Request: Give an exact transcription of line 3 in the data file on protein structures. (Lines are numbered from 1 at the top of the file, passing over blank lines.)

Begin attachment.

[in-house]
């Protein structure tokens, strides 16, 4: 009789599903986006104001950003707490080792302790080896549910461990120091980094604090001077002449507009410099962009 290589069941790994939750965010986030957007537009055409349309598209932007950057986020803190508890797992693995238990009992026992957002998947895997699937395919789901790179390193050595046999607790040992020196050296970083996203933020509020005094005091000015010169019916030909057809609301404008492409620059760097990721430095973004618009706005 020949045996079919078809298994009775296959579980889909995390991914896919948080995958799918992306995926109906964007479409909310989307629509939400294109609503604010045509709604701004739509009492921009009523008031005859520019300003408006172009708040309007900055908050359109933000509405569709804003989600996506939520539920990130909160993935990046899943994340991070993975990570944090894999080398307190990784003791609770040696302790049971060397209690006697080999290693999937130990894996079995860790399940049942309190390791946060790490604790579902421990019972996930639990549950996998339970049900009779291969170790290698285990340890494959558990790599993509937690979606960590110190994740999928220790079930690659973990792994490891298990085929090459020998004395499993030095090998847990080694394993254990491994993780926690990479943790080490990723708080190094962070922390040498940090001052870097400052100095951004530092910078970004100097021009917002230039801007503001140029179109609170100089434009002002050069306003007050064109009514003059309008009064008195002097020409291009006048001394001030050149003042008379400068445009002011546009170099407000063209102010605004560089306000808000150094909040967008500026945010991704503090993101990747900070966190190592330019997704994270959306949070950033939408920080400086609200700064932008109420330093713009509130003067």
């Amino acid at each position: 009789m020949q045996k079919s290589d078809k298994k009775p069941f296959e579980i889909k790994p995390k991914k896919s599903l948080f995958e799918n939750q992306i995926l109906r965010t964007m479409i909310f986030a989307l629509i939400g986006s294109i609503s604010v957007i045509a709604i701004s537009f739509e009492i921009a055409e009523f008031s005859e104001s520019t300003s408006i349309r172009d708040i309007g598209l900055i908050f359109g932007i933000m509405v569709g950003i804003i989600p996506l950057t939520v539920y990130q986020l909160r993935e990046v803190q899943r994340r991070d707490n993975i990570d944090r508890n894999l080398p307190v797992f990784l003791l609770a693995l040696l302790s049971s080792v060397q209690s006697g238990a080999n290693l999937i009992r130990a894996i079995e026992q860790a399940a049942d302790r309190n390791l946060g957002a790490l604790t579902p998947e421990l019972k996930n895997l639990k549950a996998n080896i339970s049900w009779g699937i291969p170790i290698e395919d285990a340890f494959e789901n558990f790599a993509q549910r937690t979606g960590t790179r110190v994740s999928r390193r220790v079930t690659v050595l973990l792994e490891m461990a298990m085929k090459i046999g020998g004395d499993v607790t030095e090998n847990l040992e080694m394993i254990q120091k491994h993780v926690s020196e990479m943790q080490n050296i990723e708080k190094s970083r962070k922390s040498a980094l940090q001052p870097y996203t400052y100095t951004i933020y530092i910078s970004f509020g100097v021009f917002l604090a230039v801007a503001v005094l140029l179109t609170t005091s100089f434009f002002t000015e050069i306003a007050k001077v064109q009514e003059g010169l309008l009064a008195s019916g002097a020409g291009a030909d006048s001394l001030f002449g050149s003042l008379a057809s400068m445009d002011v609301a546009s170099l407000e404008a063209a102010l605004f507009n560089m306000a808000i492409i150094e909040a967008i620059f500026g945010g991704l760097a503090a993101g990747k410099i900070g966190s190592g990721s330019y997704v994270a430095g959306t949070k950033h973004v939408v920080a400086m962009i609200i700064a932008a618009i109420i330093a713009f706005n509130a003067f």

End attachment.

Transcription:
């Amino acid at each position: 009789m020949q045996k079919s290589d078809k298994k009775p069941f296959e579980i889909k790994p995390k991914k896919s599903l948080f995958e799918n939750q992306i995926l109906r965010t964007m479409i909310f986030a989307l629509i939400g986006s294109i609503s604010v957007i045509a709604i701004s537009f739509e009492i921009a055409e009523f008031s005859e104001s520019t300003s408006i349309r172009d708040i309007g598209l900055i908050f359109g932007i933000m509405v569709g950003i804003i989600p996506l950057t939520v539920y990130q986020l909160r993935e990046v803190q899943r994340r991070d707490n993975i990570d944090r508890n894999l080398p307190v797992f990784l003791l609770a693995l040696l302790s049971s080792v060397q209690s006697g238990a080999n290693l999937i009992r130990a894996i079995e026992q860790a399940a049942d302790r309190n390791l946060g957002a790490l604790t579902p998947e421990l019972k996930n895997l639990k549950a996998n080896i339970s049900w009779g699937i291969p170790i290698e395919d285990a340890f494959e789901n558990f790599a993509q549910r937690t979606g960590t790179r110190v994740s999928r390193r220790v079930t690659v050595l973990l792994e490891m461990a298990m085929k090459i046999g020998g004395d499993v607790t030095e090998n847990l040992e080694m394993i254990q120091k491994h993780v926690s020196e990479m943790q080490n050296i990723e708080k190094s970083r962070k922390s040498a980094l940090q001052p870097y996203t400052y100095t951004i933020y530092i910078s970004f509020g100097v021009f917002l604090a230039v801007a503001v005094l140029l179109t609170t005091s100089f434009f002002t000015e050069i306003a007050k001077v064109q009514e003059g010169l309008l009064a008195s019916g002097a020409g291009a030909d006048s001394l001030f002449g050149s003042l008379a057809s400068m445009d002011v609301a546009s170099l407000e404008a063209a102010l605004f507009n560089m306000a808000i492409i150094e909040a967008i620059f500026g945010g991704l760097a503090a993101g990747k410099i900070g966190s190592g990721s330019y997704v994270a430095g959306t949070k950033h973004v939408v920080a400086m962009i609200i700064a932008a618009i109420i330093a713009f706005n509130a003067f």